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Gimme Shelter

By: Stephen Kesselman Posted: June-11-2008 in
Stephen Kesselman

Not one hundred metres from the popular backpacker scene of Phnom Penh's Lakeside district guesthouses, poor Khmer families live in an impoverished and extremely polluted environment. Lining the shores of the Boeng Kak lake are stilted houses perched overtop the water; the water itself covered with a layer of garbage and waste thick enough for a chicken to walk across without falling through. Bare-chested and barefoot children playfully crowd the streets while the adults gamble good-heartedly on a neighbours front stoop and women barbeque fish in aluminium troughs. Homes and shop fronts along the paved path that runs through the community are well kept and clean, but those further from the shore are not as easily maintained.

Access to these homes is possible only via bridges connecting them to land. Most of these bridges are in passable condition, despite being built and maintained with scrap wood and used nails, but some are in a state of constant and dangerous decrepit neglect. The small home of a family of seven is an unfortunate example of one of these.

Two weeks ago the bridge to their home was an obstacle course of loose planks, missing planks, gaping holes where some poor soul's foot pushed through the rotten wood, and an entire three metre section that had completely collapsed into the water. In order to get to the door of the house, the family had to shuffle flush against the wall, gripping it for dear life and hoping the deceptively solid looking water surface could support more weight than that of a chicken.

A difficult task, especially after dark when the kids usually get home from selling books and which, needless to say, has caused more than a few accidents. Accidents which, given the blanket of trash on the surface and the fact that no one in the family can swim, could prove fatal. This bridge was crossed everyday without complaint and though consequences occurred, and not infrequently, they were bothered not to prevent.

But who is there to prevent?

New wood is expensive and at twenty-five dollars a month, the price they pay for seven people to live in a room not much larger than the one at my guesthouse, there isn't much left over, and a new bridge is hardly seen as a necessity.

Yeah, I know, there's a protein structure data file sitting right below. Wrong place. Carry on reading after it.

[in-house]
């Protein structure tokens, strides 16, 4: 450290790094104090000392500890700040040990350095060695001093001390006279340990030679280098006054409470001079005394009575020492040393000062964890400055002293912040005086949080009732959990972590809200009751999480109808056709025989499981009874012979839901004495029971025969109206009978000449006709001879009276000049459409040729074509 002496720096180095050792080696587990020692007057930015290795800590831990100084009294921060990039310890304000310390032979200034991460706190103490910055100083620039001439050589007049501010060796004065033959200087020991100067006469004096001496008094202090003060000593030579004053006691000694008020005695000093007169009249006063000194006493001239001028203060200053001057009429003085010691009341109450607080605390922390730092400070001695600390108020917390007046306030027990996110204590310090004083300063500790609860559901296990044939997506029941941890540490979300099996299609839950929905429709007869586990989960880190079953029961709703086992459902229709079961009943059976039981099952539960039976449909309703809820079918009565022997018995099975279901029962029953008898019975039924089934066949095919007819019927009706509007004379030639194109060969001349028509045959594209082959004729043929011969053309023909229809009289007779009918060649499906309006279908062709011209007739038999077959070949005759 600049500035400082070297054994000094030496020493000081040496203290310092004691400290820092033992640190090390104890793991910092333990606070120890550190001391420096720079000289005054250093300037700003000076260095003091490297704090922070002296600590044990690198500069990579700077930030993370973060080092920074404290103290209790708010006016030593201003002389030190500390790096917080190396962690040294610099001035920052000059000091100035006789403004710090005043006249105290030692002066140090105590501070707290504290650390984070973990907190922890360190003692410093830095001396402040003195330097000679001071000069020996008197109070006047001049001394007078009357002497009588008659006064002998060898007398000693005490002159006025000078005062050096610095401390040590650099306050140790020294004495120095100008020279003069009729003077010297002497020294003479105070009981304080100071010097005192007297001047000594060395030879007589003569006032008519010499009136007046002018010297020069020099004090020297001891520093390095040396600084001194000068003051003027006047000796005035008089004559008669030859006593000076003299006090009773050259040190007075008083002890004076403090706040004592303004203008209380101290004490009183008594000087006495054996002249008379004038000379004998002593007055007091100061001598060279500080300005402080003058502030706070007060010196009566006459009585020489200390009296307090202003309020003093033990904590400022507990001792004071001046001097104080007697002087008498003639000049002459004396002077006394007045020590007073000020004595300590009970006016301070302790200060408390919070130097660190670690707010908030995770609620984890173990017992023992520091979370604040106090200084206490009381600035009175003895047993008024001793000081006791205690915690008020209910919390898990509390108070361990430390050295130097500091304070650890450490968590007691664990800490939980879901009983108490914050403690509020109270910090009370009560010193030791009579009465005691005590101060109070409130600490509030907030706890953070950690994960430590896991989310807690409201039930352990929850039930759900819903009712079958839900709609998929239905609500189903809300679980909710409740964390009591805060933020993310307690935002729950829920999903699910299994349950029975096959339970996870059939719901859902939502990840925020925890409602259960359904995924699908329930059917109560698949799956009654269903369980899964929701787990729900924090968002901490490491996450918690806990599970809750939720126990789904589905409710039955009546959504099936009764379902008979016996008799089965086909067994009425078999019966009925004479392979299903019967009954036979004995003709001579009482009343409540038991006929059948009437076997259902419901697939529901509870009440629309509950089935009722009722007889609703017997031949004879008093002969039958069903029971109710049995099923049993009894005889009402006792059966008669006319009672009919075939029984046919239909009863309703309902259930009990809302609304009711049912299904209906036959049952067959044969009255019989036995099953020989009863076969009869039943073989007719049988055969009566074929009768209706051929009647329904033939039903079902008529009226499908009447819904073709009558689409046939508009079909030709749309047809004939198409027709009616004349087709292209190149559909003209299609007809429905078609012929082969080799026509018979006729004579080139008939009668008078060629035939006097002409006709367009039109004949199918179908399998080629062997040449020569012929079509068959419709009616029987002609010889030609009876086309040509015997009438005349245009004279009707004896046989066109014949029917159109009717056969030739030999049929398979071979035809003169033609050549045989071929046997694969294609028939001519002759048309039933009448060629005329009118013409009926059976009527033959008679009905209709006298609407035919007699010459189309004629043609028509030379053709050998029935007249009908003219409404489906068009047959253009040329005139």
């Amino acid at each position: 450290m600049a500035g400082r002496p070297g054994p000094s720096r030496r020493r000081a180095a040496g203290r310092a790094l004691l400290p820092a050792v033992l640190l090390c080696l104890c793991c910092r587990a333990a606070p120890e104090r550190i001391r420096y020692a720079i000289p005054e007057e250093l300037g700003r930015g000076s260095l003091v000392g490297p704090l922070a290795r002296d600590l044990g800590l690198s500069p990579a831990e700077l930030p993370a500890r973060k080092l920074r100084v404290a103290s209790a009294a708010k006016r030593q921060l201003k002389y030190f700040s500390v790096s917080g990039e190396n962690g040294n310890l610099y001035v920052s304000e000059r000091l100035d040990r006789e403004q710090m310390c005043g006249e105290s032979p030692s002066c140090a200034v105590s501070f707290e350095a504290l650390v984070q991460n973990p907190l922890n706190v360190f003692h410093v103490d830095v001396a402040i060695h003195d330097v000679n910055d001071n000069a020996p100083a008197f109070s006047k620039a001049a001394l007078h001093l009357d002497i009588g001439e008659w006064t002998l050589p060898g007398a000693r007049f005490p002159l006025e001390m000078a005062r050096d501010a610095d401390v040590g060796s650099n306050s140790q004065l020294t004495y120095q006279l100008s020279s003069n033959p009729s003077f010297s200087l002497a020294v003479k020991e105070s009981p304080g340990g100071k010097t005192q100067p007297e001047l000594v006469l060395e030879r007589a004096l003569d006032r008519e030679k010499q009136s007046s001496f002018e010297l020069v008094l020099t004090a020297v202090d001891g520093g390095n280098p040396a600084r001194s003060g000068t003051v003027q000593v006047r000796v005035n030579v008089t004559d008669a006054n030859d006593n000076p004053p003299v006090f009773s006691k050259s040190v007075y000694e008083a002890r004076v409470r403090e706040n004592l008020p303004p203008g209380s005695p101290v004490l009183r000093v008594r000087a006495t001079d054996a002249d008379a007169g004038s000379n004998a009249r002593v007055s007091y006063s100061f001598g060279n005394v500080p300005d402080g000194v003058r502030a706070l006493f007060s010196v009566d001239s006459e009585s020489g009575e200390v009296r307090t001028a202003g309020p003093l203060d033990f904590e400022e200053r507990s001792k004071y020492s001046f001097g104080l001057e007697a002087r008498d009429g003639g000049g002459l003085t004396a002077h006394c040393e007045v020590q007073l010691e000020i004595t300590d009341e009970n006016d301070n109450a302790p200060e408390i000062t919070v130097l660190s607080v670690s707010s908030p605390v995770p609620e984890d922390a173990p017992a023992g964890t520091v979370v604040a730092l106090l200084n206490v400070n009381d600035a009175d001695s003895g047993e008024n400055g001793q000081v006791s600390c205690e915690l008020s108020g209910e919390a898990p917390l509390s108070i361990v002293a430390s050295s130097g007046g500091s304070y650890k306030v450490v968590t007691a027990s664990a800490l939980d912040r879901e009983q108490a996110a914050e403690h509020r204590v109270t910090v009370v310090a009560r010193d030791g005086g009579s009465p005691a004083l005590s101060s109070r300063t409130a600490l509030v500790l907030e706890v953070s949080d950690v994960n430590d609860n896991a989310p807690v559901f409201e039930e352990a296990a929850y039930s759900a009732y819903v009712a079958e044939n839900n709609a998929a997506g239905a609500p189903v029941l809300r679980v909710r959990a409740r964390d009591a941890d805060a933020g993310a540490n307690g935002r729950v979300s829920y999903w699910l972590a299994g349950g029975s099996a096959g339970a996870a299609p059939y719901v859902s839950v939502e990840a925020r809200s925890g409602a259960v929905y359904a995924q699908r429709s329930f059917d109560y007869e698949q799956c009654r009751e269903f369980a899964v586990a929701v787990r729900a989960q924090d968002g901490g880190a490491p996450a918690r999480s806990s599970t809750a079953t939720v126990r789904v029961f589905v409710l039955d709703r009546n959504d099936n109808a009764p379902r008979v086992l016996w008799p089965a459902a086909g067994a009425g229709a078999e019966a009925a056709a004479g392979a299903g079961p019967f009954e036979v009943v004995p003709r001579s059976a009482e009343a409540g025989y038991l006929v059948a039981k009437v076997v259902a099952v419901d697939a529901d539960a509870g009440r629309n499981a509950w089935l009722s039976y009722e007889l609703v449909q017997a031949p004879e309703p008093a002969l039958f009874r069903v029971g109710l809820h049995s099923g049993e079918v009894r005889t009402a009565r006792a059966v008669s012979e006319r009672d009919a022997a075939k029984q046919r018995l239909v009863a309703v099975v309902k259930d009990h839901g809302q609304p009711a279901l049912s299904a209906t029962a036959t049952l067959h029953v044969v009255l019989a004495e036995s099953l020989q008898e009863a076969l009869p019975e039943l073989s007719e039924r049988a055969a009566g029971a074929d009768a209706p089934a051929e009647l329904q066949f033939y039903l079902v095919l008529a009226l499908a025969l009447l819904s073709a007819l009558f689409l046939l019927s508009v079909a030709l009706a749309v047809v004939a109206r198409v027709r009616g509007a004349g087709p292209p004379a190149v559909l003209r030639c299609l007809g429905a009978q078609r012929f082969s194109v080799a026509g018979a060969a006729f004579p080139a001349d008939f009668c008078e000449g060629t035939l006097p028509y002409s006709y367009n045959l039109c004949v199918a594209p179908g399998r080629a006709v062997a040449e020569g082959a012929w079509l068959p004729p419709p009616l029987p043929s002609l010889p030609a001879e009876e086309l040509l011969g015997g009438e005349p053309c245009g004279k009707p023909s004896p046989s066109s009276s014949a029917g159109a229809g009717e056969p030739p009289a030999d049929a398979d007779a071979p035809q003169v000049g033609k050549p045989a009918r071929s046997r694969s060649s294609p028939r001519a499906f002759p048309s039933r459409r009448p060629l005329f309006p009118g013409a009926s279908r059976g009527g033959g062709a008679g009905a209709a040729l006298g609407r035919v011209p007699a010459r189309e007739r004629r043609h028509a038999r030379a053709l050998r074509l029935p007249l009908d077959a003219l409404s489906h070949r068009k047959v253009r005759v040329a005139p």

Some however, do see it as a necessity. Upon my arrival in Phnom Penh a friend and I became involved with a volunteer run school operating on the Lakeside called Gimme Shelter. Gimme Shelter is a school dedicated to education in the community for children and adults who want it and are willing to work in a co-operation. The aims of this organization are geared towards English language teaching, Aids education and prevention and general community development. It was through them that we met the kids and the family of the aforementioned home, and there that we decided to spearhead a project to repair or rebuild their bridge.

Funds were raised solely by the generosity of tourists in the Lakeside area and in the end, new supports, used wood, nails, labour and much appreciated celebratory beer cost no less than fifty dollars. For this we thank all those who made donations, you have helped to make a difference. We were equally ecstatic at the response of the people living in the slums to our arrival. Many were willing to contribute what they could toward our efforts, and though donations of money were essentially impossible for them, offers of their time, energy and expertise were very much welcomed.

In the two weeks time I've spent here, I've gathered that the Lakeside district holds a fairly ugly reputation in Phnom Penh; drugs, robberies, crime etc. I spent everyday of my stay here getting to know the people and families of the slums and have concluded that I've yet to encounter a friendlier and more grateful people in my travels. Many people don't even realize this community exists (I didn't), even though it is but a stone's throw away from their guesthouse. I encourage all those passing through this city to make a stop by the Gimme Shelter School to see what's being done or to view for themselves the conditions of life of the people we assist.

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